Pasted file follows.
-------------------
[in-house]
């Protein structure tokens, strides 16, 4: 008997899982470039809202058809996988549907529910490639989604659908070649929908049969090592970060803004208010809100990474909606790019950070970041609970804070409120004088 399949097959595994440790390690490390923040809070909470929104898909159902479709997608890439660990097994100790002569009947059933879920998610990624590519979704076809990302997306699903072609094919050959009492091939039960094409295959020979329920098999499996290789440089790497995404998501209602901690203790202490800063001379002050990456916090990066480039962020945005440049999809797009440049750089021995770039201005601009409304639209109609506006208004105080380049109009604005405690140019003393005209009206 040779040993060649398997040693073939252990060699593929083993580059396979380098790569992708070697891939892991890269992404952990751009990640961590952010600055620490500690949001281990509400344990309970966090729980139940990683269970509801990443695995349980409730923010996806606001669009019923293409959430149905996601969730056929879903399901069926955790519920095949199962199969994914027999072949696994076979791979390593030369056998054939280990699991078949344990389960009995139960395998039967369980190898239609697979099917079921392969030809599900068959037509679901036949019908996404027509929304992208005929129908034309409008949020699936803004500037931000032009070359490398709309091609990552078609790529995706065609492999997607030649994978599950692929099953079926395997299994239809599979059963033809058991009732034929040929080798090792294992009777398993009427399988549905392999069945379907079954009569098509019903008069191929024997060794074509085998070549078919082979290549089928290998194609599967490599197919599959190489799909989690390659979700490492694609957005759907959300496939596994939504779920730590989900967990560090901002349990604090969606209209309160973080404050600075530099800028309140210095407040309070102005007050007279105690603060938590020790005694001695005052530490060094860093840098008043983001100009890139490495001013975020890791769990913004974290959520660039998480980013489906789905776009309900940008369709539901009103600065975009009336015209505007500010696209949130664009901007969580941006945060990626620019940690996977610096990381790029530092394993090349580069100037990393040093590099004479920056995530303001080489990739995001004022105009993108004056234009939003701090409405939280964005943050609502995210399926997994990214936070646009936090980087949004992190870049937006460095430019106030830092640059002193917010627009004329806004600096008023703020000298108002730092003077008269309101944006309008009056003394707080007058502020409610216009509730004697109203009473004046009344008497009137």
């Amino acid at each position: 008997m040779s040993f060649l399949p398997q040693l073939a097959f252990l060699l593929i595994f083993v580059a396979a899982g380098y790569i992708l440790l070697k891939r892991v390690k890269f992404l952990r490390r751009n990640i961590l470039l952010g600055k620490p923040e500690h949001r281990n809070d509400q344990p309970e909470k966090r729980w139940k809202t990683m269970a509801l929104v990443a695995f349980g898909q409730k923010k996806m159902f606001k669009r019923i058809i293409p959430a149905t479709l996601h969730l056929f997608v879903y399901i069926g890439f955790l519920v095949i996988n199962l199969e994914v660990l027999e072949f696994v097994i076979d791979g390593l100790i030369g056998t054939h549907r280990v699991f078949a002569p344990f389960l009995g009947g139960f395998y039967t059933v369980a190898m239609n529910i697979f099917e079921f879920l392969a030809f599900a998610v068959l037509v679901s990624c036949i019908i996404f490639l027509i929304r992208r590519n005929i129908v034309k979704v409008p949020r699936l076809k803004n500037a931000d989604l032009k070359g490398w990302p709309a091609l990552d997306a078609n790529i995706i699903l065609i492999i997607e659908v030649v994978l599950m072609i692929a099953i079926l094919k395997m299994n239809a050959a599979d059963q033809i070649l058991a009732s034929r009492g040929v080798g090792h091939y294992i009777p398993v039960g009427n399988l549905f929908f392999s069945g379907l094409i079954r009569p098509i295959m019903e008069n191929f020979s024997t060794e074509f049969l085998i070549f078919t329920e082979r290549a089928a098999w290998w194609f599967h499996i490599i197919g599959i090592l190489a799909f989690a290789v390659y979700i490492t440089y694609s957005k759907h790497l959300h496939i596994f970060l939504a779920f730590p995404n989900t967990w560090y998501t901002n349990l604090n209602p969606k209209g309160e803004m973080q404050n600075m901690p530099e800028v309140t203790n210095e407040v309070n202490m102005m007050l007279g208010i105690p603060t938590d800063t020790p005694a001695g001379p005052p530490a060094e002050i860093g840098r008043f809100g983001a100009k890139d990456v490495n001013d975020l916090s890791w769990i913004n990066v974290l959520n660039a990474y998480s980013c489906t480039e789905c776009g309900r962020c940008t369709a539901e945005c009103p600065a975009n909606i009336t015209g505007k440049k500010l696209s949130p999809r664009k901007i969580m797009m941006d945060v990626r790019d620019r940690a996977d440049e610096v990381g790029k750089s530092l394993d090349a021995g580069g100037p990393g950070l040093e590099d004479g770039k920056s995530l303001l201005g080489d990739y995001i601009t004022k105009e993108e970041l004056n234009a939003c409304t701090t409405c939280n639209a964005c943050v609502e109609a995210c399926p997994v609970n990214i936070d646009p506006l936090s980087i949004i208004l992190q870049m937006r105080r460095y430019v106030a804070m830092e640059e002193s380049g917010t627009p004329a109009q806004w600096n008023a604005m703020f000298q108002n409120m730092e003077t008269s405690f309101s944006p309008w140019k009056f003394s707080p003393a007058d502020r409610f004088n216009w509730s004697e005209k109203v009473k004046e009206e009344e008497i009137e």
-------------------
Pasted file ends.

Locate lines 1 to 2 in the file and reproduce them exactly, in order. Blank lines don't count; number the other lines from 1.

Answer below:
[in-house]
């Protein structure tokens, strides 16, 4: 008997899982470039809202058809996988549907529910490639989604659908070649929908049969090592970060803004208010809100990474909606790019950070970041609970804070409120004088 399949097959595994440790390690490390923040809070909470929104898909159902479709997608890439660990097994100790002569009947059933879920998610990624590519979704076809990302997306699903072609094919050959009492091939039960094409295959020979329920098999499996290789440089790497995404998501209602901690203790202490800063001379002050990456916090990066480039962020945005440049999809797009440049750089021995770039201005601009409304639209109609506006208004105080380049109009604005405690140019003393005209009206 040779040993060649398997040693073939252990060699593929083993580059396979380098790569992708070697891939892991890269992404952990751009990640961590952010600055620490500690949001281990509400344990309970966090729980139940990683269970509801990443695995349980409730923010996806606001669009019923293409959430149905996601969730056929879903399901069926955790519920095949199962199969994914027999072949696994076979791979390593030369056998054939280990699991078949344990389960009995139960395998039967369980190898239609697979099917079921392969030809599900068959037509679901036949019908996404027509929304992208005929129908034309409008949020699936803004500037931000032009070359490398709309091609990552078609790529995706065609492999997607030649994978599950692929099953079926395997299994239809599979059963033809058991009732034929040929080798090792294992009777398993009427399988549905392999069945379907079954009569098509019903008069191929024997060794074509085998070549078919082979290549089928290998194609599967490599197919599959190489799909989690390659979700490492694609957005759907959300496939596994939504779920730590989900967990560090901002349990604090969606209209309160973080404050600075530099800028309140210095407040309070102005007050007279105690603060938590020790005694001695005052530490060094860093840098008043983001100009890139490495001013975020890791769990913004974290959520660039998480980013489906789905776009309900940008369709539901009103600065975009009336015209505007500010696209949130664009901007969580941006945060990626620019940690996977610096990381790029530092394993090349580069100037990393040093590099004479920056995530303001080489990739995001004022105009993108004056234009939003701090409405939280964005943050609502995210399926997994990214936070646009936090980087949004992190870049937006460095430019106030830092640059002193917010627009004329806004600096008023703020000298108002730092003077008269309101944006309008009056003394707080007058502020409610216009509730004697109203009473004046009344008497009137």